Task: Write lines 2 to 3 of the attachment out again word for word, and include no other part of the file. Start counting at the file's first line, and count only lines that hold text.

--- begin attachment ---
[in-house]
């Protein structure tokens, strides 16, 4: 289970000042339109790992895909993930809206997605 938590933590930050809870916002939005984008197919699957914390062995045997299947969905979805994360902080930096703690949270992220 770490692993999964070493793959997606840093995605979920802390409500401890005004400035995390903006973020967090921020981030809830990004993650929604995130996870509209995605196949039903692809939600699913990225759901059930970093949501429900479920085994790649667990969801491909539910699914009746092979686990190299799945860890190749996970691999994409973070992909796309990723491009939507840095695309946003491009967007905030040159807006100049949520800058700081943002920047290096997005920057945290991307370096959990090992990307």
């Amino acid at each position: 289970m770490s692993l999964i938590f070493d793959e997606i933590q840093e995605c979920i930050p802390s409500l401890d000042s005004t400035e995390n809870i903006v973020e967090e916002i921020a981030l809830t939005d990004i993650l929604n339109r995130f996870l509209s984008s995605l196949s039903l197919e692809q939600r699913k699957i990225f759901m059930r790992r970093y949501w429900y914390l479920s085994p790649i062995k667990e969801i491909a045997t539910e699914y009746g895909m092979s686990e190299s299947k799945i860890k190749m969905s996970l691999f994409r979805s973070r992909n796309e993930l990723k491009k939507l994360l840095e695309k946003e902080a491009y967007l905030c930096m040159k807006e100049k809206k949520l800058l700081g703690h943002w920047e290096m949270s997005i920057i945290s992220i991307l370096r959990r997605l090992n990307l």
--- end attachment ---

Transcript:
């Protein structure tokens, strides 16, 4: 289970000042339109790992895909993930809206997605 938590933590930050809870916002939005984008197919699957914390062995045997299947969905979805994360902080930096703690949270992220 770490692993999964070493793959997606840093995605979920802390409500401890005004400035995390903006973020967090921020981030809830990004993650929604995130996870509209995605196949039903692809939600699913990225759901059930970093949501429900479920085994790649667990969801491909539910699914009746092979686990190299799945860890190749996970691999994409973070992909796309990723491009939507840095695309946003491009967007905030040159807006100049949520800058700081943002920047290096997005920057945290991307370096959990090992990307």
């Amino acid at each position: 289970m770490s692993l999964i938590f070493d793959e997606i933590q840093e995605c979920i930050p802390s409500l401890d000042s005004t400035e995390n809870i903006v973020e967090e916002i921020a981030l809830t939005d990004i993650l929604n339109r995130f996870l509209s984008s995605l196949s039903l197919e692809q939600r699913k699957i990225f759901m059930r790992r970093y949501w429900y914390l479920s085994p790649i062995k667990e969801i491909a045997t539910e699914y009746g895909m092979s686990e190299s299947k799945i860890k190749m969905s996970l691999f994409r979805s973070r992909n796309e993930l990723k491009k939507l994360l840095e695309k946003e902080a491009y967007l905030c930096m040159k807006e100049k809206k949520l800058l700081g703690h943002w920047e290096m949270s997005i920057i945290s992220i991307l370096r959990r997605l090992n990307l």